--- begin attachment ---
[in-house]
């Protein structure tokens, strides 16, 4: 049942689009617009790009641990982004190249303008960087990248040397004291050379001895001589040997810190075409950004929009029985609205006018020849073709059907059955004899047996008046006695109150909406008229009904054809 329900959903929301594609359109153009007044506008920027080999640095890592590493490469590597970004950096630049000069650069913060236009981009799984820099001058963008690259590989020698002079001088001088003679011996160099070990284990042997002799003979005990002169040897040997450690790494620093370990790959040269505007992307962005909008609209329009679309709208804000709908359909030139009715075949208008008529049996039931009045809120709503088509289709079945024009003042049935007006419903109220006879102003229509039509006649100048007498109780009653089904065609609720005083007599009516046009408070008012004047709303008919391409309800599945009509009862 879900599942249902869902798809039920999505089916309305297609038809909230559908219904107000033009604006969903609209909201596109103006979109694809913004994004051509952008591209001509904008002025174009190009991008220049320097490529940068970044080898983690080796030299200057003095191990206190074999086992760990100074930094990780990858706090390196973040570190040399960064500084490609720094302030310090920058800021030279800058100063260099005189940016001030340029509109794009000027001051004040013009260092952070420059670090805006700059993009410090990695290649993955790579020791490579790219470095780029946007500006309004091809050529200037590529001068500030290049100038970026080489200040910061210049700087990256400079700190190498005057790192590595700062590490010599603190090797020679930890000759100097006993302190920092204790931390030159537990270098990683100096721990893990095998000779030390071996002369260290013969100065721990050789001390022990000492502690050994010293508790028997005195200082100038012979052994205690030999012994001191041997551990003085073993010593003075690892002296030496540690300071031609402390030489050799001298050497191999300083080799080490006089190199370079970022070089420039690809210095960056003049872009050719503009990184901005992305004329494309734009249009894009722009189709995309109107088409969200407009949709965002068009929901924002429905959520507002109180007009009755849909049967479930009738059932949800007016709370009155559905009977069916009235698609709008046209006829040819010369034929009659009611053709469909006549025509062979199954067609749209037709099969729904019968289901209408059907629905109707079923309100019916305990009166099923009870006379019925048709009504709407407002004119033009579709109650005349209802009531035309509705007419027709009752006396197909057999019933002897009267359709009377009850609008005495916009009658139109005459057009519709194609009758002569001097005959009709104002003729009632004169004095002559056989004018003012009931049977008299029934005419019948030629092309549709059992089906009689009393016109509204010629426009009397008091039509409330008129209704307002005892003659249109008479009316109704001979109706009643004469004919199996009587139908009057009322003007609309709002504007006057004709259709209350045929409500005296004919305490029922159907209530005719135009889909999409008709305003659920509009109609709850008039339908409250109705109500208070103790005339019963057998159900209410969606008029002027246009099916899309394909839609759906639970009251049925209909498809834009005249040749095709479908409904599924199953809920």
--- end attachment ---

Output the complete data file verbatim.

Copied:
[in-house]
């Protein structure tokens, strides 16, 4: 049942689009617009790009641990982004190249303008960087990248040397004291050379001895001589040997810190075409950004929009029985609205006018020849073709059907059955004899047996008046006695109150909406008229009904054809 329900959903929301594609359109153009007044506008920027080999640095890592590493490469590597970004950096630049000069650069913060236009981009799984820099001058963008690259590989020698002079001088001088003679011996160099070990284990042997002799003979005990002169040897040997450690790494620093370990790959040269505007992307962005909008609209329009679309709208804000709908359909030139009715075949208008008529049996039931009045809120709503088509289709079945024009003042049935007006419903109220006879102003229509039509006649100048007498109780009653089904065609609720005083007599009516046009408070008012004047709303008919391409309800599945009509009862 879900599942249902869902798809039920999505089916309305297609038809909230559908219904107000033009604006969903609209909201596109103006979109694809913004994004051509952008591209001509904008002025174009190009991008220049320097490529940068970044080898983690080796030299200057003095191990206190074999086992760990100074930094990780990858706090390196973040570190040399960064500084490609720094302030310090920058800021030279800058100063260099005189940016001030340029509109794009000027001051004040013009260092952070420059670090805006700059993009410090990695290649993955790579020791490579790219470095780029946007500006309004091809050529200037590529001068500030290049100038970026080489200040910061210049700087990256400079700190190498005057790192590595700062590490010599603190090797020679930890000759100097006993302190920092204790931390030159537990270098990683100096721990893990095998000779030390071996002369260290013969100065721990050789001390022990000492502690050994010293508790028997005195200082100038012979052994205690030999012994001191041997551990003085073993010593003075690892002296030496540690300071031609402390030489050799001298050497191999300083080799080490006089190199370079970022070089420039690809210095960056003049872009050719503009990184901005992305004329494309734009249009894009722009189709995309109107088409969200407009949709965002068009929901924002429905959520507002109180007009009755849909049967479930009738059932949800007016709370009155559905009977069916009235698609709008046209006829040819010369034929009659009611053709469909006549025509062979199954067609749209037709099969729904019968289901209408059907629905109707079923309100019916305990009166099923009870006379019925048709009504709407407002004119033009579709109650005349209802009531035309509705007419027709009752006396197909057999019933002897009267359709009377009850609008005495916009009658139109005459057009519709194609009758002569001097005959009709104002003729009632004169004095002559056989004018003012009931049977008299029934005419019948030629092309549709059992089906009689009393016109509204010629426009009397008091039509409330008129209704307002005892003659249109008479009316109704001979109706009643004469004919199996009587139908009057009322003007609309709002504007006057004709259709209350045929409500005296004919305490029922159907209530005719135009889909999409008709305003659920509009109609709850008039339908409250109705109500208070103790005339019963057998159900209410969606008029002027246009099916899309394909839609759906639970009251049925209909498809834009005249040749095709479908409904599924199953809920």